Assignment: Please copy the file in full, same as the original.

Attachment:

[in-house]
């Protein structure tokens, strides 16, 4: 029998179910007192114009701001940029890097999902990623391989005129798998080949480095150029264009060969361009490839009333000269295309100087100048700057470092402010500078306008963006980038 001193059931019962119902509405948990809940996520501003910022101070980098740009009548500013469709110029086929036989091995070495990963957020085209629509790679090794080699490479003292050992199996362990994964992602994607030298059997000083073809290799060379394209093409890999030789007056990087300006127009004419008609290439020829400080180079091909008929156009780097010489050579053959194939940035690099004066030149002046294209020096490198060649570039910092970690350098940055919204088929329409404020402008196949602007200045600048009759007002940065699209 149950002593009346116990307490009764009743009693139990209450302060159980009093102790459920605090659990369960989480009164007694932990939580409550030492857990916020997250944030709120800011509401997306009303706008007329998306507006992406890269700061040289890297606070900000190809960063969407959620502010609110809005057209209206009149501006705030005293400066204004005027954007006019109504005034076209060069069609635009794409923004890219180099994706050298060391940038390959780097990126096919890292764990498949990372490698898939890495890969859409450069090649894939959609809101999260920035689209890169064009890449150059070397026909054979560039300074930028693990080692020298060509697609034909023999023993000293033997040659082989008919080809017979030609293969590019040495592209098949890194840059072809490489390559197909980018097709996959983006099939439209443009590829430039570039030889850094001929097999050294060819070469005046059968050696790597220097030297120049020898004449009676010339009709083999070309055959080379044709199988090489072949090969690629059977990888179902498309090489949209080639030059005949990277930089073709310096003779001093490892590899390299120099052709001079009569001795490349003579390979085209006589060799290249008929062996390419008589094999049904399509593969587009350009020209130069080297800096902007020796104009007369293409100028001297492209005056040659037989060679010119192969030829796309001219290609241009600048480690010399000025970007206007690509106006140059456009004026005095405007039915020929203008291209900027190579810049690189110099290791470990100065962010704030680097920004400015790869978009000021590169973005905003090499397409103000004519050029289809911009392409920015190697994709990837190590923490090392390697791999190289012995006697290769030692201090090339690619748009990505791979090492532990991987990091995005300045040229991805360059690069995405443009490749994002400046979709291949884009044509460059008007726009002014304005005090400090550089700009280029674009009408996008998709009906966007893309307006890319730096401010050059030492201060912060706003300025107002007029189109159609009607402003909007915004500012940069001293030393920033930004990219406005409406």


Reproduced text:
[in-house]
């Protein structure tokens, strides 16, 4: 029998179910007192114009701001940029890097999902990623391989005129798998080949480095150029264009060969361009490839009333000269295309100087100048700057470092402010500078306008963006980038 001193059931019962119902509405948990809940996520501003910022101070980098740009009548500013469709110029086929036989091995070495990963957020085209629509790679090794080699490479003292050992199996362990994964992602994607030298059997000083073809290799060379394209093409890999030789007056990087300006127009004419008609290439020829400080180079091909008929156009780097010489050579053959194939940035690099004066030149002046294209020096490198060649570039910092970690350098940055919204088929329409404020402008196949602007200045600048009759007002940065699209 149950002593009346116990307490009764009743009693139990209450302060159980009093102790459920605090659990369960989480009164007694932990939580409550030492857990916020997250944030709120800011509401997306009303706008007329998306507006992406890269700061040289890297606070900000190809960063969407959620502010609110809005057209209206009149501006705030005293400066204004005027954007006019109504005034076209060069069609635009794409923004890219180099994706050298060391940038390959780097990126096919890292764990498949990372490698898939890495890969859409450069090649894939959609809101999260920035689209890169064009890449150059070397026909054979560039300074930028693990080692020298060509697609034909023999023993000293033997040659082989008919080809017979030609293969590019040495592209098949890194840059072809490489390559197909980018097709996959983006099939439209443009590829430039570039030889850094001929097999050294060819070469005046059968050696790597220097030297120049020898004449009676010339009709083999070309055959080379044709199988090489072949090969690629059977990888179902498309090489949209080639030059005949990277930089073709310096003779001093490892590899390299120099052709001079009569001795490349003579390979085209006589060799290249008929062996390419008589094999049904399509593969587009350009020209130069080297800096902007020796104009007369293409100028001297492209005056040659037989060679010119192969030829796309001219290609241009600048480690010399000025970007206007690509106006140059456009004026005095405007039915020929203008291209900027190579810049690189110099290791470990100065962010704030680097920004400015790869978009000021590169973005905003090499397409103000004519050029289809911009392409920015190697994709990837190590923490090392390697791999190289012995006697290769030692201090090339690619748009990505791979090492532990991987990091995005300045040229991805360059690069995405443009490749994002400046979709291949884009044509460059008007726009002014304005005090400090550089700009280029674009009408996008998709009906966007893309307006890319730096401010050059030492201060912060706003300025107002007029189109159609009607402003909007915004500012940069001293030393920033930004990219406005409406």